What motivates a student to succeed? Grades? The future? College? It all depends on the person. What motivates the students in this year’s freshman class, the class of 2020? Many freshmen profess that they are lethargic and unmotivated. Let’s investigate the characterization.
I first noticed that members of the freshman class seemed to lack school spirit within the first few weeks of school when student council elections took place. Not a single freshman ran for the position of ninth grade representative until, at the very last minute, the two newest students volunteered for the position. I noticed it again in October, when no one dressed up at school for Halloween. And after the fall interim week, less than a quarter of the freshman class responded to a trip survey sent out by the school.
After observing these signs of lassitude, I started to wonder how many of the freshmen read the emails sent out to by the school about events, the daily schedule, and Friday explorations. The answer to my question was unsatisfying to me. Apparently, not even half of the class reads or even glances at those emails before deleting them.
Not only does the freshman class seem to be slacking in school spirit; we seem to be slacking in our class participation, too. Among the ten to fifteen students in each class, only four or five regularly raise their hands to make respectful and thoughtful points that contribute to the class discussions. And during tutorials, the freshman area is full; well, as full as it can be with only twenty-two people in the entire grade.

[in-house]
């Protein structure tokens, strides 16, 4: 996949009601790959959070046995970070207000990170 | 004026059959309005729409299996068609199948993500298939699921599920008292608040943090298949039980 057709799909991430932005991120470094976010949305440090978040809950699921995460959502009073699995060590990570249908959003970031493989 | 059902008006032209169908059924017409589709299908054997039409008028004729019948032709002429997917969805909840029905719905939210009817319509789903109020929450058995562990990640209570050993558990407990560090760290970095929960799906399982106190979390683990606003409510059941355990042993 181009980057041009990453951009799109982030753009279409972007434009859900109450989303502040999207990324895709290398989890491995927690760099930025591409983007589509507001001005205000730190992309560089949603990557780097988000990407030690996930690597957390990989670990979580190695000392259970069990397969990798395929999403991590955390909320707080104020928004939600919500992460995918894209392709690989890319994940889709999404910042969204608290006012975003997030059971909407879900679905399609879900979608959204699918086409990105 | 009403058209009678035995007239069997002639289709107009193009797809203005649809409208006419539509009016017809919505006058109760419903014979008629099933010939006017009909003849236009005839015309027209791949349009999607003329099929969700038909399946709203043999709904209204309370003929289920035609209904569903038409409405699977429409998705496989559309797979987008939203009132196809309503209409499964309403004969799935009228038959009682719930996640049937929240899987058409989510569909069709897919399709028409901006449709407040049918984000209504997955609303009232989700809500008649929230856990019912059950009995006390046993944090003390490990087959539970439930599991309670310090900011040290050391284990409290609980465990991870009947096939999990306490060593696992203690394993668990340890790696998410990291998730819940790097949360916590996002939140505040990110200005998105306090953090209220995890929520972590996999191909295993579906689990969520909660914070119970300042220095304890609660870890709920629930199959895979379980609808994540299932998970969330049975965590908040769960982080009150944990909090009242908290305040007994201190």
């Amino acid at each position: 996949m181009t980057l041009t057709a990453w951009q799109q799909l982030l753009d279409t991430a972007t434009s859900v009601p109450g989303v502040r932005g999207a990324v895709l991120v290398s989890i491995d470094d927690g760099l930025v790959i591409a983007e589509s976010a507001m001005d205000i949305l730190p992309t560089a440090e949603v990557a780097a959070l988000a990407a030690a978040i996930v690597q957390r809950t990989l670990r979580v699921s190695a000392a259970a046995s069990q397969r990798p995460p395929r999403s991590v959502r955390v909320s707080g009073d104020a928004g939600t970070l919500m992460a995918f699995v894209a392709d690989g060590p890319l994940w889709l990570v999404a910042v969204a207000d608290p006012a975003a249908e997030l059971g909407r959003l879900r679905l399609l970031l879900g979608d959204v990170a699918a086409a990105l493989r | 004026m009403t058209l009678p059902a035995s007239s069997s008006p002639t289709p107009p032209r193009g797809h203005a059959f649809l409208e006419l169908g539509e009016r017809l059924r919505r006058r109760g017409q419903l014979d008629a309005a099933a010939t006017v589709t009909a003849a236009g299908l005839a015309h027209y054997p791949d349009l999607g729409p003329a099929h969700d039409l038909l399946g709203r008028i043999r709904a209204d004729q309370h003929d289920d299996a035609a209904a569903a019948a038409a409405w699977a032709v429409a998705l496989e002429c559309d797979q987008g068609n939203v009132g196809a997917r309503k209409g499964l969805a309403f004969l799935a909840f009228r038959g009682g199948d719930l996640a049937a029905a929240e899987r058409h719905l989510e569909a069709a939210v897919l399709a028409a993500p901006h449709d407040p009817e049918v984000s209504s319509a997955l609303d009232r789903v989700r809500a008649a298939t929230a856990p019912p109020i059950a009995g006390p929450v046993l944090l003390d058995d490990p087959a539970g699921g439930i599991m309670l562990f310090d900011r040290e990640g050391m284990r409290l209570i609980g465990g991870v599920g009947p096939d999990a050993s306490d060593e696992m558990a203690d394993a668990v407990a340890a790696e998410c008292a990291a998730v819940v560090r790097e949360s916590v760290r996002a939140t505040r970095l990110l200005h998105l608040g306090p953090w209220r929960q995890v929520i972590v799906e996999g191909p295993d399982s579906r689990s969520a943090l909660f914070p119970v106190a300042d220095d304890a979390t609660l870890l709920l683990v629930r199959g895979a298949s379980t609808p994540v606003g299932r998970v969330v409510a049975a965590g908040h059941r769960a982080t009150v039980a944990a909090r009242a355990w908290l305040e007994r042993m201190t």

The one thing that the class of 2020 does seem to be passionate about is sports. During volleyball and basketball seasons, there are always people missing from classes, and they eventually end up being confused in subsequent classes because they didn’t get the notes.
The general lack of motivation has become a bit of a joke within the class. Almost all of the freshmen have been together at The Gregory School for about three years, with very few additions. Perhaps they are getting bored of each other? Or perhaps it is just a natural attitude that teenagers have regarding school? The need to rebel and act out?
Of course, this characterization of the class is a generalization, and there are a few ambitious outliers who will one day make us all proud to have been associated with them.
In the meantime, the first step toward improving our collective attitude is acknowledging that we need to change.
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